What is a Database?
A database is an organized collection of information (data). You can store data in a database and retrieve them when needed. Retrieving data would be faster than traditional data storing methods (Information written on paper etc..). Data stored in a database in key: value pairs.
Modern Databases follow the ACID standard. It consists of,
Atomicity: Method for handling errors. It guarantees that transactions are either committed fully or aborted/failed. If any of the statements in a transaction failed, then the transaction would be considered failed and operation will be aborted. Atomicity provides a guarantee on preventing the desired updates/modifications over the database partially.
Consistency: Guarantee data integrity. It ensures that transactions can alter the database state, only if a transaction is valid and follows all defined rules. For example, a database for bank account information cannot have the same account number for two people.
Isolation: Transactions do not depend on one another. In the real world, transactions are executed concurrently (multiple transactions read/write to the database at the same time). Isolations guarantee concurrent transactions are treated the same way if they happen sequentially (one transaction needs to complete execution for the next one to get executed).
Durability: Guarantees the once committed transaction, will remain committed even in case of a system failure. This means committed/completed transactions will be saved in permanent non-volatile memory. (Eg: Disk drive).
What is Kafka?
According to the main developer of Apache Kafka, Jay Kreps, Kafka is “A System optimized for writing”. Apache Kafka is an Event Streaming Platform, a fast, scalable, fault-tolerant, publish-subscribe messaging system. Kafka is written in programming languages Scala and Java.
Why the need for yet another system?
At the time that Kafka was born, which is 2011. SSDs were not common and when it comes to database transactions, disks were the first bottleneck. LinkedIn wanted a system that is faster, scalable, and highly available. Kafka was born to provide a solution for big data and vertical scaling.
When the need arises to manage a large number of operations, message exchange, monitoring, alarms, and alerts, the system should be faster and reliable. Vertical scaling is upgrading physical hardware (RAM, CPU, etc..) and it’s not ideal always and it may not be cost-effective. Kafka lets the system scale horizontally, coupled with a proper architecture.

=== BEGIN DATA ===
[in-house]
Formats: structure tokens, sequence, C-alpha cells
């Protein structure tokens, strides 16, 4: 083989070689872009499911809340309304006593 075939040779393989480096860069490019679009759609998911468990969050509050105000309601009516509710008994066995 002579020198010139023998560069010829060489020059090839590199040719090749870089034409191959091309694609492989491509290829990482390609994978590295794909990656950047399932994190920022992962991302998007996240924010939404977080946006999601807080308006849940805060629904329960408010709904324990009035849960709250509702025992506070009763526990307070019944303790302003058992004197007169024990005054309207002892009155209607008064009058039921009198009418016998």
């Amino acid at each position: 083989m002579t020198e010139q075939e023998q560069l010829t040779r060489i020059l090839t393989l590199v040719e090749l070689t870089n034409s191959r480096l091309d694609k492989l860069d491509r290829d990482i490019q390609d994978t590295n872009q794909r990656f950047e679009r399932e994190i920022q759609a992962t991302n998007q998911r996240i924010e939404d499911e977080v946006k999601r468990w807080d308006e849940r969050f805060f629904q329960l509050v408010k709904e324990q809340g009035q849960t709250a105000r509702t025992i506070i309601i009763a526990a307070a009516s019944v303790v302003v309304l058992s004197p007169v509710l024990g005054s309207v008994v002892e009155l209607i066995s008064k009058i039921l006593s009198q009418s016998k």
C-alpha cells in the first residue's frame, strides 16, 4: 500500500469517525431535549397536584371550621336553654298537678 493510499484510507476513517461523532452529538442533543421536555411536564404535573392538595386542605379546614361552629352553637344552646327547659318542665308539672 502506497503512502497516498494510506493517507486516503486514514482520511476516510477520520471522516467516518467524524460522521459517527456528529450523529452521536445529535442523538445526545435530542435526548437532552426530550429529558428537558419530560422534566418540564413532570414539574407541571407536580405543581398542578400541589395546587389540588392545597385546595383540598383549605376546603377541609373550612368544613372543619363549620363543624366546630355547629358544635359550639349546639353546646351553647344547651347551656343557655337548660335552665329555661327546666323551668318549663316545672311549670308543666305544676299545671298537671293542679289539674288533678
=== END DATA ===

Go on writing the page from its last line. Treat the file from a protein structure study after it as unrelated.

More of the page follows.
LinkedIn later made Kafka open-sourced which results in improving Kafka over time. Before Kafka, LinkedIn used to ingest 1 billion messages per day, now it’s 7 trillion messages, 100 clusters, 4000 brokers, and 100K topics over 7 million partitions.
Strengths of Kafka
- Decouple producers and consumers by using a push-pull model. (Decouple sender and consumer of data).
- Provide persistence for message data within the messaging system to allow multiple consumers.
- Optimize for high throughput of messages.
- Allow for horizontal scaling.
What is the Publish/Subscribe model?
A message pattern that splits senders from receivers.
All the messages are split into classes. Those classes are called Topics in Kafka.
A receiver(subscriber) can register into a particular topic(s), and the receiver will be notified about the topic asynchronously. Those topics are generated by Senders/Publishers. For example, there is a notification for new bank account holders. When someone creates a new bank account, they will automatically get that notification without any prior action from the bank.
The publish/Subscribe model is used to broadcast a message to many subscribers. All the subscribed receivers will get the message asynchronously.
Core concepts in Kafka
Message: The unit of data within Kafka is called a message. You can see a message as a single row in a database. For example, We can take an online purchase transaction. Item purchased, the bank account used to pay, and information delivered can be called a message. Since Kafka doesn’t have a predefined schema, a message can be anything. The message is composed of an array of bytes and messages can be grouped in batches. So we don’t have to wait until one message to get delivered to send another message. A message can contain metadata like the value ‘key’ which is used in partitioning.